what that neglects to talk about is that to change a babys sex requires the child to take the oposite gender's sex hormones for the rest of its life or it reverts but without the natural abilitys
ie if u make a boy female and no hormones it will be a castrated male
11-15-02, 07:58 AM #6
i really dont know. its a minefield. i think its hard to say. i starting a thread simliar to this. its about intersexuals (hermaphrodites) as im studying them at the moment. This little girl (!!?) was born with no ovaries or vagina, had no penis but had testicles. 'She' also had no anus and i dont think she had a bladder either (or not a fully formed one anyway). They removed 'her' testicles but didnt think she would live so they christened her as soon as possible and as a boy. They called 'her' Joel. But she lived and the parents were advised to bring her up as a girl. Getting the birth certificate changed was so hard for them though. It meant that she wouldnt be able to marry a male, her passport would show her as a boy etc. just think of the problems there. I persoanlly think they did the right thing in this case as bringing her up as a girl. In the circumcision case you gave i dont know. i think in cases of abnormal genitalia they should be brought up as girls. forgive me here but kids are crueller than anyone and so growing up with such serious defect are bound to become known. They will be picked on for this (all kids get picked on at some stage when they are young). this however will make the child more passive or 'sub-dominant'. ( the girls are going to go mad). these are feminine traits. To be brought up as a male and therefore to socialise with males will make him an outsider when his 'deformities' get noticed. He will therefore be a sub-dominant male. however. If his deformities get noticed as a female any singling out of him will still make 'him' sub-dominant and passive. 'Normal' traits for a female. being brought up as a girl will mean socialising with girls who (i think) will not be as viscious as lads would be. I think any (or at least most. anyone think of any cases where this isnt true) cases of physical sexual abnormality should result in the child being raised as a female (age providing of course)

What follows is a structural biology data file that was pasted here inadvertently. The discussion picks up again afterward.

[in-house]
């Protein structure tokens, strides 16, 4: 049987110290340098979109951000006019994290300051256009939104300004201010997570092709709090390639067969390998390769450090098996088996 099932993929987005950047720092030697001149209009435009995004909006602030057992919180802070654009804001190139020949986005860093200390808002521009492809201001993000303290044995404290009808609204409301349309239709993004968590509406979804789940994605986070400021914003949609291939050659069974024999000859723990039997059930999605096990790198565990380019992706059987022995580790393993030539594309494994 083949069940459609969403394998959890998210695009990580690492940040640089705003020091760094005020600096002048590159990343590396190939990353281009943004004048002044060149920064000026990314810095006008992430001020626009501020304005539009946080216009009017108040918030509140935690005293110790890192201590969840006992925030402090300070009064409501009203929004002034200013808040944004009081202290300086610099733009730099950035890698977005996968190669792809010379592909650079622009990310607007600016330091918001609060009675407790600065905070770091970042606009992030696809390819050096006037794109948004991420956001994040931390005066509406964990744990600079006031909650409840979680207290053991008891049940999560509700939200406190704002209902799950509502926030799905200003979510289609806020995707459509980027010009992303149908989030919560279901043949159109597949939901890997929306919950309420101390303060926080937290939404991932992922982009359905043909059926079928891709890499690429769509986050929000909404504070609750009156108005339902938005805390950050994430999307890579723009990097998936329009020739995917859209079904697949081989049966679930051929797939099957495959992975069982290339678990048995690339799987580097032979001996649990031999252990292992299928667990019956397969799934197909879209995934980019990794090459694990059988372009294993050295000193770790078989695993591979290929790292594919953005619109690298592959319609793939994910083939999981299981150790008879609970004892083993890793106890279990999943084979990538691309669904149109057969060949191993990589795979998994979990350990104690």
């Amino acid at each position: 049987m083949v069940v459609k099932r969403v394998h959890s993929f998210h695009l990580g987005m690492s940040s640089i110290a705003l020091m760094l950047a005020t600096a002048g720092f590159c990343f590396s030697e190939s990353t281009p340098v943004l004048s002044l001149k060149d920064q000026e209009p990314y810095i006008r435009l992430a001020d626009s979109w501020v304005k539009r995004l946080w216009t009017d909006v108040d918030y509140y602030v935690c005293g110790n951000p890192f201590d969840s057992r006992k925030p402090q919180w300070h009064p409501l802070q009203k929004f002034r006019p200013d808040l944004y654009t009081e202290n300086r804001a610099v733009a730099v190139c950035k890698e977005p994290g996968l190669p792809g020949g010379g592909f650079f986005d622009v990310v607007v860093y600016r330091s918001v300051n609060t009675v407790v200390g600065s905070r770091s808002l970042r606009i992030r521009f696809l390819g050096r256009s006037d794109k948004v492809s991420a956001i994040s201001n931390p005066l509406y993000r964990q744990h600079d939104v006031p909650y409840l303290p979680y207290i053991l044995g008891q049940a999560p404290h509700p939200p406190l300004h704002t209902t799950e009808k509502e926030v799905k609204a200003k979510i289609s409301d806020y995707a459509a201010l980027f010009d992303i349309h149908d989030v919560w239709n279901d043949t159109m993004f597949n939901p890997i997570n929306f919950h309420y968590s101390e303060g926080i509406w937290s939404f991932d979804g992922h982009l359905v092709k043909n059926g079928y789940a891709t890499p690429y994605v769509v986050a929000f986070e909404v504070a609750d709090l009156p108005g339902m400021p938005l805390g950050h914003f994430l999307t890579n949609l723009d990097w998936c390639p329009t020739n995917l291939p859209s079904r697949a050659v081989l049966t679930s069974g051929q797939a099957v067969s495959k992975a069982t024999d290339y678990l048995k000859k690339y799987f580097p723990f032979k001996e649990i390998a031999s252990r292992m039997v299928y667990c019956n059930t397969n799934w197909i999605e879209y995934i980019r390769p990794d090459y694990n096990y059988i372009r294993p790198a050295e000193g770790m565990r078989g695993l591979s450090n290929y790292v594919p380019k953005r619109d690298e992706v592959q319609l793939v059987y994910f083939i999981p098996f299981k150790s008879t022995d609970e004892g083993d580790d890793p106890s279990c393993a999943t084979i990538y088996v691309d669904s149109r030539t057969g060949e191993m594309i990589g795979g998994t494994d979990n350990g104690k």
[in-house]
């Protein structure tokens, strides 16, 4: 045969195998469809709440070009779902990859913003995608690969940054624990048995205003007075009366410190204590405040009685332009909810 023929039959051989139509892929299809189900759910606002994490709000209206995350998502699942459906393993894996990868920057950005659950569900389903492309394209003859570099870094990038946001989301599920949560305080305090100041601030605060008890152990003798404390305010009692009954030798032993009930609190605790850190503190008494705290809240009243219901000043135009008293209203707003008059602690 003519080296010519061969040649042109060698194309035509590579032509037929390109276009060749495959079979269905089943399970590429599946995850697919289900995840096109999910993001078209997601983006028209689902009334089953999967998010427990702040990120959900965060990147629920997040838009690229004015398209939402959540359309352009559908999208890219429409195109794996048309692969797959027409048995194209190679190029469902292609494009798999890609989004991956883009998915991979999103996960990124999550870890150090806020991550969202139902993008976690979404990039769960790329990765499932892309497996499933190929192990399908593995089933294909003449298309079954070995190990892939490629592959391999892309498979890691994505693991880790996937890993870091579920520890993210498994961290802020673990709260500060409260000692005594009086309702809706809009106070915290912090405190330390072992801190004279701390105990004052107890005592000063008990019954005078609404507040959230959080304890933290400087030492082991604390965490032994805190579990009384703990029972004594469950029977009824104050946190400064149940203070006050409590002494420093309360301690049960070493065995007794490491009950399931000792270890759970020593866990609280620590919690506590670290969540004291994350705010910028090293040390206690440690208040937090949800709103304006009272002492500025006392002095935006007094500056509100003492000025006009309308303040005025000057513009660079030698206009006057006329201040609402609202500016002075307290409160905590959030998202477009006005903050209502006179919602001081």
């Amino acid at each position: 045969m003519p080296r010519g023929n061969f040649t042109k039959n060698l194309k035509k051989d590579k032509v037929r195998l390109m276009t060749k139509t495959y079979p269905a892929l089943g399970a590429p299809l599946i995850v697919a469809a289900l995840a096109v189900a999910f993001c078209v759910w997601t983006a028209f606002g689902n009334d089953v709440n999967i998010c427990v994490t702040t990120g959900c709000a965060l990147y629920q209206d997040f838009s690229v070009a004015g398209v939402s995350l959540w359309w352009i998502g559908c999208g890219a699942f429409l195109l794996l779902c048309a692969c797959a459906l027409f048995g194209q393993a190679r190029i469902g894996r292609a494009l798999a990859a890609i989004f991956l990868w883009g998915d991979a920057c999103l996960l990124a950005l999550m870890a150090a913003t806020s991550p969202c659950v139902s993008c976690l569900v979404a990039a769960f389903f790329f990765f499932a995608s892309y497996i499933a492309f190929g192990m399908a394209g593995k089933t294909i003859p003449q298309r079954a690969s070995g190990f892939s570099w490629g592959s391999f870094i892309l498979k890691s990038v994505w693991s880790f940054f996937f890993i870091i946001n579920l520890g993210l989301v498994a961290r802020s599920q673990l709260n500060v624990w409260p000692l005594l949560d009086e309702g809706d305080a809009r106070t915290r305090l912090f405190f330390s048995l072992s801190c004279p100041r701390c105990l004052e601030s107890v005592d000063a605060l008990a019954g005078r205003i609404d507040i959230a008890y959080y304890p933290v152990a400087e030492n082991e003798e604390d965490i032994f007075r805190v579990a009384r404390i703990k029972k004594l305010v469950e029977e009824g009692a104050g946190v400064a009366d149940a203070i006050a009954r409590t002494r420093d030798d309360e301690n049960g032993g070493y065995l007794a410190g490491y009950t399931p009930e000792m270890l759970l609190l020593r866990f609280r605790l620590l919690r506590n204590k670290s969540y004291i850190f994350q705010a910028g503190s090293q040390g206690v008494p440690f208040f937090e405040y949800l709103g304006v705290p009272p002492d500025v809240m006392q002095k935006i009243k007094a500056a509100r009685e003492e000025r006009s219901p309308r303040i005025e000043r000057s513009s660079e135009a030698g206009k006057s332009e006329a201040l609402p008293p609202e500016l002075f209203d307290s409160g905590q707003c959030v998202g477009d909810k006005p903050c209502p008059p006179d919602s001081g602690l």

..let the doctor be the tiebreaker.
....requires the child to take the oposite gender's sex hormones for the rest of its life.
Last edited by p_ete2001; 11-15-02 at 08:04 AM.
11-19-02, 12:07 PM #7
I was nurtured and i have nature. What's so hard about this debate.
11-20-02, 05:19 PM #8
Originally posted by p_ete2001
i really dont know. its a minefield. i think its hard to say.
11-20-02, 05:48 PM #9
With all the cosmetic surgury nowadays, couldnt they just "fix" it or something?
11-20-02, 05:59 PM #10
Nature or nurture?
Often a point of contention between scientific schools of thought, both in general and in given scenarios.
My personal feeling about the relative proportions of each of these attributes in the characterisic of sexuality or even sexual preference is that respectively nature : nurture = 15 : 85.
On the matter of whether adjustments should be made to an individual phenotypically; Each case will display it's own merits and would need individual judgement.
Though it is obviously better if the adjustment can be made as close to birth as possible.
11-23-02, 05:17 PM #11